Winsted-Lester Prairie Journal, Dec. 3, 2001

Lester man forming local junior shooting teams

By Gail Lipe

Tom Fischer of rural Lester Prairie is working to develop several junior shooting teams at local trap clubs, with the help of National Shooting Sports Foundation (NSSF) grants.

Part of the philosophy of coaching shooting sports is to develop a sense of community and self worth in kids, Fischer said. "Shooting is something I enjoy. I have been doing it all my life."

Fischer competed in Olympicstyle trap for five years in the late 1970s while he lived in Montana. He said he competed all over the nation in Canada, and qualified for several Olympic tryouts.

He was trained by a coach who produced two USA shooting team members and one world champion.

As a certified coach, Fischer has worked with both youths and adults. He recently attended a week-long training and certification program, sponsored by USA Shooting, the National Rifle Association (NRA) and the Civilian Marksmanship Program, to upgrade his certification to an international coach. He said it was the first conference held cooperatively between the different organizations.

When he receives his certification, he will be the first international level certified shotgun coach in Minnesota.

Fischer wants to share his love for shooting and give youth the opportunity to grow in the sport. He is working on three NSSF grants that will help begin the training process.

Initially, the students will be trained in safety and fundamentals. Fischer said the intent is to have parental and local participation in the program.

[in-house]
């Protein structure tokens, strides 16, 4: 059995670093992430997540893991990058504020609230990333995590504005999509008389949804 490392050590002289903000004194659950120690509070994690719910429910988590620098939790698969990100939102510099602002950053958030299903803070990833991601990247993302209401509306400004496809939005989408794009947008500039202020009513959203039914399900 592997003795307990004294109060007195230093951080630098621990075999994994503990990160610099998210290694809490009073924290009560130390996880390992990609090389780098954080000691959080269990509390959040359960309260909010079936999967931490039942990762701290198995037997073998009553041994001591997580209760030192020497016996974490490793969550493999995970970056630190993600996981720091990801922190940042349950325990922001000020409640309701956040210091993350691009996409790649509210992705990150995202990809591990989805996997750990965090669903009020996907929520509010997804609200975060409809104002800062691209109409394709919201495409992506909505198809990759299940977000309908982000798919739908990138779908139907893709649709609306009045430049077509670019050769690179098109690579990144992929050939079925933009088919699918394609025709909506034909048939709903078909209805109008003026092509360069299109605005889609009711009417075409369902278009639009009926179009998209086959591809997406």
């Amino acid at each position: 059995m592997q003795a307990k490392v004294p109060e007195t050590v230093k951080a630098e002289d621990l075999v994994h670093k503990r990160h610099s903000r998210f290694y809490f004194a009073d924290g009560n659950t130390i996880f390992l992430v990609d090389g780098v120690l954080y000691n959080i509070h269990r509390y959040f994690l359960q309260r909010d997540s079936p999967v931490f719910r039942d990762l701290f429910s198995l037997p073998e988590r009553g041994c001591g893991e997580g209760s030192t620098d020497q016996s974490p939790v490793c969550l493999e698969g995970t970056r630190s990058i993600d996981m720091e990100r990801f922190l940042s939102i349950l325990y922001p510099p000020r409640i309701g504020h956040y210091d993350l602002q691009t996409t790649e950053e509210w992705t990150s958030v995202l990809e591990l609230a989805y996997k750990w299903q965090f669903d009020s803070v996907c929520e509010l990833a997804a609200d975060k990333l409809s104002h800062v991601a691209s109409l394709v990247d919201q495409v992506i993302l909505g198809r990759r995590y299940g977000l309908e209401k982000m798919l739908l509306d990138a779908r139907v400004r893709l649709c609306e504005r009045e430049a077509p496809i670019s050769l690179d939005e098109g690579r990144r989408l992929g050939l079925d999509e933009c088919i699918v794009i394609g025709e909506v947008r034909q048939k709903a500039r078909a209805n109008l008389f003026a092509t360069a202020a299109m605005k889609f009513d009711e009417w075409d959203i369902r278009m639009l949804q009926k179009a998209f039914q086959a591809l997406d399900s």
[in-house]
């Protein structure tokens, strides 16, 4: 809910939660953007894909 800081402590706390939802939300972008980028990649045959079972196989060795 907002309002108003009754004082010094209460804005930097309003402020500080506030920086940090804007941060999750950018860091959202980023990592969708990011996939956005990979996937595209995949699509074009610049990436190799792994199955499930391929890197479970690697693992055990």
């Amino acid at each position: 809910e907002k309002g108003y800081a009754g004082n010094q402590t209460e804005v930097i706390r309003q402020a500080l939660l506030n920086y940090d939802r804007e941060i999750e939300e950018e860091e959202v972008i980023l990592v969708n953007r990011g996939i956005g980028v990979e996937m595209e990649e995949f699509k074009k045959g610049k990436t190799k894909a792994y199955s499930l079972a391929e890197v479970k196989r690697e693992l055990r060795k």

"Part of my job is to train parents and other adults to work with the kids at a lower level coach position," said Fischer.

He said new laws have been passed that require guns to be locked up to keep minor children from getting hurt. That means the students need parent involvement at home for their safety.

If all three grants are approved, Fischer said the youth will essentially shoot for free. Approximately 7,000 targets and 4,000 rounds of ammunition will be provided by the NSSF for each team.

"Shooting is a team sport," said Fischer. Part of the philosophy is that each member is taught to assess shooting to help each other do better.

Another part of the philosophy Fischer uses to coach is that the youths learn from their failures. "Everything you do is a life experience," he said. If the students learn from each experience, their self-esteem is not put at risk.

Part of the grant includes giving the students a shooters' diary. Fischer said it has text in it, plus writing space for the students to keep track of what is going on when they are shooting. That way they can learn from what they are doing, Fischer said.

When students compete, Fischer said the fundamentals are more important than how many clays they get. He said instead of going out there saying "I'm going to shoot 25," the students go out thinking about the technique and what they need to work on.

Fischer has one local trap club interested in hosting youth teams, but he still needs two more. He said he is beginning the program at the "grass roots" level, and hopes to add clubs each year. Eventually he wants the teams to be able to compete in a local league.

He also wants the students to have a place to go. He is working on national corporate funding for youth to be able to participate in week-long junior camps and Junior Olympics training in Colorado Springs.

"I already have some corporate donors," said Fischer.

One of the company perks for donating to the youth is that Fischer will set up clinics for shooters in the different companies. He said he works on fundamentals and uses some of the same philosophies he uses with the youth.

He has been coaching a team at Kraus-Anderson, the company he works for, for three years.

Fischer said he is helping Friends of NRA to raise funds in support of youth education, firearms safety, training programs, range development, hunter safety classes and more.


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